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sciences: linguistics and archeology. "Things" are, roughly speaking, the result of the "lower" activity of mankind, who produce whatever is necessary and useful to society. But if one examines the most ancient archeological artifacts, trying to understand what was indispensable to the life of a human

In: Ritual, State and History in South Asia

prefer (except under specified conditions described below) to live separately from each other. Indeed, this preference is reflected in the very term for marriage, eindaun pyu, "to set up a household ." Moreover, this is a deep-seated, not a capricious, preference, one which is motivated by the desire to

In: The Psychological Study of Theravada Societies

their effort to obtain temple entry, and organizes a strike of workers against the municipality. She is taken into custody as is Amarkant's father who, by now repentant of his money-oriented life, has joined the movement. Finally, bowing to public sentiment, the municipality gives way to the demand of

In: Politics and the Novel in India

as a normal means for a being of the realm of miiya to make its presence or, more specifically, its needs, known in the world of joga (living humans). What causes problems is generally human interference in these matters. MEDICAL ANTHROPOLOGY 63 In Search of a Framework In the past we have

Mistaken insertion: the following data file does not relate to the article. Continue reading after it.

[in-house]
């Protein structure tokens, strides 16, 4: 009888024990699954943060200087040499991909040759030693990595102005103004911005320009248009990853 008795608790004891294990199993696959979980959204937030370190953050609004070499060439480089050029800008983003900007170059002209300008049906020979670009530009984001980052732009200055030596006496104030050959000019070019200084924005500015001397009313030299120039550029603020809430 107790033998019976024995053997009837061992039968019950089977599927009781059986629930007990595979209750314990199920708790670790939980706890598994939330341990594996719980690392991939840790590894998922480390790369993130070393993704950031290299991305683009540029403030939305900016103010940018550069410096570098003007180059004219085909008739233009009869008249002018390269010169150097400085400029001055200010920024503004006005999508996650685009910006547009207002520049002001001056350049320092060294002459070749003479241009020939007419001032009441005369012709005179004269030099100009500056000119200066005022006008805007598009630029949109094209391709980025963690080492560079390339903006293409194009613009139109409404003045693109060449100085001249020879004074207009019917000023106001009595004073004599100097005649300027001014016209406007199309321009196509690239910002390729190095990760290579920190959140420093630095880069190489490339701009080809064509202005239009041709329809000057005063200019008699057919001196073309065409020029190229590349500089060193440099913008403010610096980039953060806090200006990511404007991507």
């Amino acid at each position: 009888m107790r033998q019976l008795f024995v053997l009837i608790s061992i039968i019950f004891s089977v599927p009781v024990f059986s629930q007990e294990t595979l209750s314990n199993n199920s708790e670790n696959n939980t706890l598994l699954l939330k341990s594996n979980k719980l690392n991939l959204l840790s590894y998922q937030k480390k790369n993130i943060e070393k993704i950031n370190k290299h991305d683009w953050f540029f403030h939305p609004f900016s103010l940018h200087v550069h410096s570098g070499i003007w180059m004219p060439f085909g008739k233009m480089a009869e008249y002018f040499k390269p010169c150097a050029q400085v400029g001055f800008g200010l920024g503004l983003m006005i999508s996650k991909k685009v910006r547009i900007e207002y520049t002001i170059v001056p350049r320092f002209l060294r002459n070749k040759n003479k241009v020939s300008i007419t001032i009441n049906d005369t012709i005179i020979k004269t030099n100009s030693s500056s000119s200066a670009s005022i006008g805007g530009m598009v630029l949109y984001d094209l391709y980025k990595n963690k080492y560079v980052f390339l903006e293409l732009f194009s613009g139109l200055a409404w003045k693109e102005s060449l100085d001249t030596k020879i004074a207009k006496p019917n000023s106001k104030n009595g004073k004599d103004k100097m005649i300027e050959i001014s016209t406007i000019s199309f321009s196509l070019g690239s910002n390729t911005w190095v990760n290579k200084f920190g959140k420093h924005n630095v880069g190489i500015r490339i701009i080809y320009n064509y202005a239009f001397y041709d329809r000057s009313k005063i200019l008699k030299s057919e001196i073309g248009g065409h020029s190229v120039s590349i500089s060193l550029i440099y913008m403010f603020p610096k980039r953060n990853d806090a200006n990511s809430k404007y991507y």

In: South Asian Systems of Healing

: '' .. .legislation has done little to lift the burden of despair about the future which is an unhappy characteristic of Santa! life today. " 1 1 W. J. Culshaw, Tribal Heritage. A study of the Santals, London 1949, p. 7. ADVANCED FARMING SOCIETIES 111 The ownership of land is of crucial importance for the well

In: Tribal Populations and Cultures of the Indian Subcontinent

they work and earn a living, where people from different backgrounds work together. But in their homes, how people arange their houses, how they raise their children, how they conduct their family life, how they cook their food, how they communicate with one another, and so on,-all this is

In: Pancasila and the Search for Identity and Modernity in Indonesian Society

occurred, produced it out of a prior state of affairs ... Life, as Kierkegaard said, is lived forward but understood backward. 5 What, then, is cultural analysis? "Cultural analysis," writes Geertz, "is (or should be) guessing at meanings, assessing the guesses, and drawing explanatory conclusions from

In: Pancasila and the Search for Identity and Modernity in Indonesian Society

attitudes to the Raj. Such shifts as well as the early enthusiasm were however not based exclusively on perceived self-interest or xenophobic responses. Western education early acquired a more than functional role in the life of the Bengali 88 TAPANRAYCHAUDHURI intelligentsia. It helped transform

In: Comparative History of India and Indonesia, Volume 4 India and Indonesia

eastern Leyte and Samar. Samarans are the least known of Bisayan Filipinos. Only a few social scientists (mainly anthropologists) have investigated their way of life. As a result of their insular geographic isolation (there is no commercial airport on Samar and only one road bisects the island

In: A. India and Philippines: Culture, Religion and Reincarnation B. India, Indonesia and Nepal: Politics and Education

masses that toil in the fields or maintain a drab existence in the ghettos of the towns. To such as these the famous old stories are the music and color of life. They are the perennial fount from which the oft-repeated draughts never quench an insatiable thirst. In the kings' palaces and in the peasants

In: Essays on the Mahābhārata